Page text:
Rules requiring EU countries to meet stricter supervisory and enforcement measures and harmonise their sanctions regimes were agreed between MEPs and the Council Presidency on Thursday.
The agreed text will set tighter cybersecurity obligations in terms of risk management, reporting obligations and information sharing. The requirements include incident response, supply chain security, encryption and vulnerability disclosure, among other provisions.
More entities and sectors will have to take measures to protect themselves. “Essential sectors” such as the energy, transport, banking, health, digital infrastructure, public administration and space sectors would be covered by the new security provisions.
During negotiations, MEPs insisted on the need for clear and precise rules for companies, and pushed to include as many governmental and public bodies into the scope of the directive.
The new rules will also protect so-called “important sectors” such as postal services, waste management, chemicals, food, manufacturing of medical devices, electronics, machinery, motor vehicles and digital providers. All medium-sized and large companies in selected sectors would be covered by the legislation.
The directive also establishes a framework for better cooperation and information sharing between different authorities and member states and creates a European vulnerability database.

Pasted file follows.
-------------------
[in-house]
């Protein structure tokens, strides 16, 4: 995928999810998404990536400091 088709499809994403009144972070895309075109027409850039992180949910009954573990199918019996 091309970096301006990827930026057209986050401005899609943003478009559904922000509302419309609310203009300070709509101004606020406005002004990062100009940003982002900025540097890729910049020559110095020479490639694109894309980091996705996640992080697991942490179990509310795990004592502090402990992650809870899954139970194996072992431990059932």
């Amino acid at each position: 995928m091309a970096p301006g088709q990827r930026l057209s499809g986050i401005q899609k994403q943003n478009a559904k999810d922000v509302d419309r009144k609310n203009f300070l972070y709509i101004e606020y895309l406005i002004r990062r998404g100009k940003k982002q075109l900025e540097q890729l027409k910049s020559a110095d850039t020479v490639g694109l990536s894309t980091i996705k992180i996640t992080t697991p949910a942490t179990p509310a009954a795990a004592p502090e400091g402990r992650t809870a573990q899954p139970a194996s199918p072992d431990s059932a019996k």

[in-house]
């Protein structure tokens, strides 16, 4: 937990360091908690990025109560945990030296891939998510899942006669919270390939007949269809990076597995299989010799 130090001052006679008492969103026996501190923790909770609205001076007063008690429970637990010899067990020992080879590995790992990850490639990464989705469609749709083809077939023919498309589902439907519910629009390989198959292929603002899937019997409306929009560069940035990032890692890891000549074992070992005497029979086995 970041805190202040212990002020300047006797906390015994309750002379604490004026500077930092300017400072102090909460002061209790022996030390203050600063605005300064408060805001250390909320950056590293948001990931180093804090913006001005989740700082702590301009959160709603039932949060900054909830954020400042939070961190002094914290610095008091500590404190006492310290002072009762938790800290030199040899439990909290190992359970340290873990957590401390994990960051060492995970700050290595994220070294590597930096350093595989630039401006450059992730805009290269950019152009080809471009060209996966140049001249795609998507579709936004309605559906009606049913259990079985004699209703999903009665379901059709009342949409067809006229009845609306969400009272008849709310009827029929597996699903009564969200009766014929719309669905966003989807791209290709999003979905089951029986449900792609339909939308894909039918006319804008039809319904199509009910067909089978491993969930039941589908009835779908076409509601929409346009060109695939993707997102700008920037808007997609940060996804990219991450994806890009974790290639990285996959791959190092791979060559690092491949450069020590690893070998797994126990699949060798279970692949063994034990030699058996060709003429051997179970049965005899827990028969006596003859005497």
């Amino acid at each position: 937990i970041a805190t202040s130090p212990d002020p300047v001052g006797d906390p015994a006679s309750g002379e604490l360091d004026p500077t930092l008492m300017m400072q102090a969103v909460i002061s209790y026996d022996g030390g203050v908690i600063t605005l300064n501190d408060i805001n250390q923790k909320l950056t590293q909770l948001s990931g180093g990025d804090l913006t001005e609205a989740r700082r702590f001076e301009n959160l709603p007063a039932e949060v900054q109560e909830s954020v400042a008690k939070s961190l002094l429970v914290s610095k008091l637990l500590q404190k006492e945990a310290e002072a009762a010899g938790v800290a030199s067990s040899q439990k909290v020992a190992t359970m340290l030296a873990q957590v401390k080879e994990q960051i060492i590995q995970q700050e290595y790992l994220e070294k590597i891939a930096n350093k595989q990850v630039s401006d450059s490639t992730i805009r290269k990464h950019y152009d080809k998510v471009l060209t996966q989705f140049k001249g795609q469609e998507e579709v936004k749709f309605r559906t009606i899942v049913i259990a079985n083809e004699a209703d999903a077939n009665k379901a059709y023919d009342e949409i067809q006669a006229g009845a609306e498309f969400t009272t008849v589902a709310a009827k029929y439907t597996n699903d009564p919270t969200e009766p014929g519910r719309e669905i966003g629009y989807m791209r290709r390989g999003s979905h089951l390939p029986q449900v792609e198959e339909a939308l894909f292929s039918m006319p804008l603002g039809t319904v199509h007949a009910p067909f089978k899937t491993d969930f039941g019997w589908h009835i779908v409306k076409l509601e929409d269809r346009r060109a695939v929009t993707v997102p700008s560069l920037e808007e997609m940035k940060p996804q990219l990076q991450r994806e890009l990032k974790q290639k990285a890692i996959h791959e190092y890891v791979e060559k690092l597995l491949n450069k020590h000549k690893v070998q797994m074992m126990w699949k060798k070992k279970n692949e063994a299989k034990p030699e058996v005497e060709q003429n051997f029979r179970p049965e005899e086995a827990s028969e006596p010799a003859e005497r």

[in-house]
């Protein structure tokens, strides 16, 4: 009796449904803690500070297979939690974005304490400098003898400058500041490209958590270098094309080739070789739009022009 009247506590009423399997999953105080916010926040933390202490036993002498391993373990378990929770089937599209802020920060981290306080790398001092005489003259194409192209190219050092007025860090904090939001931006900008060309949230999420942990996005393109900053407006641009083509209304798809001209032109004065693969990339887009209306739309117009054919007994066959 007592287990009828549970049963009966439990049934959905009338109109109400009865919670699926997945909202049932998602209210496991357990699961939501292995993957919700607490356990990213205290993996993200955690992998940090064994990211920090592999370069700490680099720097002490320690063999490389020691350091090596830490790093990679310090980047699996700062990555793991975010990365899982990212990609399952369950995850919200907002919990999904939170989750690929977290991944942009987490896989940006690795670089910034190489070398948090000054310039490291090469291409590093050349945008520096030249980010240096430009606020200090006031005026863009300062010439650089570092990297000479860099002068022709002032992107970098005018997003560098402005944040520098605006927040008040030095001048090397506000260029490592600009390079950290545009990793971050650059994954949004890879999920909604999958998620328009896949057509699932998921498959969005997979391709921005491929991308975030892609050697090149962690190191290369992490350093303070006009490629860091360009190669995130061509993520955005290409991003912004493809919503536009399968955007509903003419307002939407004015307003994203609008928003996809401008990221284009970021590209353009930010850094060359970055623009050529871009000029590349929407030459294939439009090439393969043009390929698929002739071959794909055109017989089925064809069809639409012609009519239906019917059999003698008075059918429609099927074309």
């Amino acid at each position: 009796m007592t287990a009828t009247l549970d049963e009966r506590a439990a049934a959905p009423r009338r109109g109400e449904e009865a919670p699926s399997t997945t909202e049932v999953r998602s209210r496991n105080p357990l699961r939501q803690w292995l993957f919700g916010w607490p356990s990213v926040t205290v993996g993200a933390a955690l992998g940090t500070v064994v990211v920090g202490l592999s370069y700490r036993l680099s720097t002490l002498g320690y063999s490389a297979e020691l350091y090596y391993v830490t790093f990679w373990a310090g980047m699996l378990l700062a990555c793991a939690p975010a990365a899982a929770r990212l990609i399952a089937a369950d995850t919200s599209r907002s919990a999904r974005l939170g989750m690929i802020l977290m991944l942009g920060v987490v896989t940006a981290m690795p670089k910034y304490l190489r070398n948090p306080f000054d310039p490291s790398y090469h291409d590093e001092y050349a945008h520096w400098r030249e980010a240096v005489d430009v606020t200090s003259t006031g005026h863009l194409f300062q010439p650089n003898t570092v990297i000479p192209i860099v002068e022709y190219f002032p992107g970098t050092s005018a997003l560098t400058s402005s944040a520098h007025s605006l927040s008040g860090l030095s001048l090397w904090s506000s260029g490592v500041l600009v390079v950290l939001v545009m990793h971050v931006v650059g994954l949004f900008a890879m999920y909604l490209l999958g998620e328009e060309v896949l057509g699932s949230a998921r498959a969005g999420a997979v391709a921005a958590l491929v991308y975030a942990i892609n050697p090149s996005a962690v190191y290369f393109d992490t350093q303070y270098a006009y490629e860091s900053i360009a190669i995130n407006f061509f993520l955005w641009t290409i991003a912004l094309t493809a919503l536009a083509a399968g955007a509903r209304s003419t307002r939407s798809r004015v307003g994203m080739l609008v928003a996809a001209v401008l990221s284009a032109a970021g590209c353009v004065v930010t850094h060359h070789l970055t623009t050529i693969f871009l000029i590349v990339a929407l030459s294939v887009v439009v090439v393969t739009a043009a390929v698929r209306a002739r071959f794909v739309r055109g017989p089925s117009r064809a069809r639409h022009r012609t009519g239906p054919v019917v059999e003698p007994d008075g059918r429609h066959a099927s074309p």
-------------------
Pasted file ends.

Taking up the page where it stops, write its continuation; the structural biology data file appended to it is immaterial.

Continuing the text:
“Ransomware and other cyber threats have bullied Europe far too long. We need to act and make our businesses, governments and society more resilient to hostile cyber operations” said lead MEP Bart Groothuis (Renew, NL).
“This European directive is going to help about 160.000 entities to tighten their grip on security and make Europe a safe place to live and work. It will also enable information sharing with the private sector and partners around the world. If we are being attacked on an industrial scale, we need to respond on an industrial scale” he said.
“The NIS2 is the best cyber security legislation this continent has yet seen, because it will transform Europe to handling cyber incidents pro-actively and service orientated” he added.
The informal agreement will now have to be formally endorsed by Parliament and Council to come into force. The Industry, Research and Energy Committee will vote on the text in a forthcoming meeting.
The latest Threat landscape 2021 report from the European Union Agency for Cybersecurity (ENISA) highlights that cybersecurity attacks have continued to increase through the years 2020 and 2021, not only in terms of vectors and numbers but also in terms of their impact. The COVID-19 pandemic has also had an impact on the cybersecurity threat landscape.
The original cybersecurity directive was set up in 2017. However, EU countries implemented it in different ways, thereby fragmenting the single market, which led to insufficient levels of cybersecurity.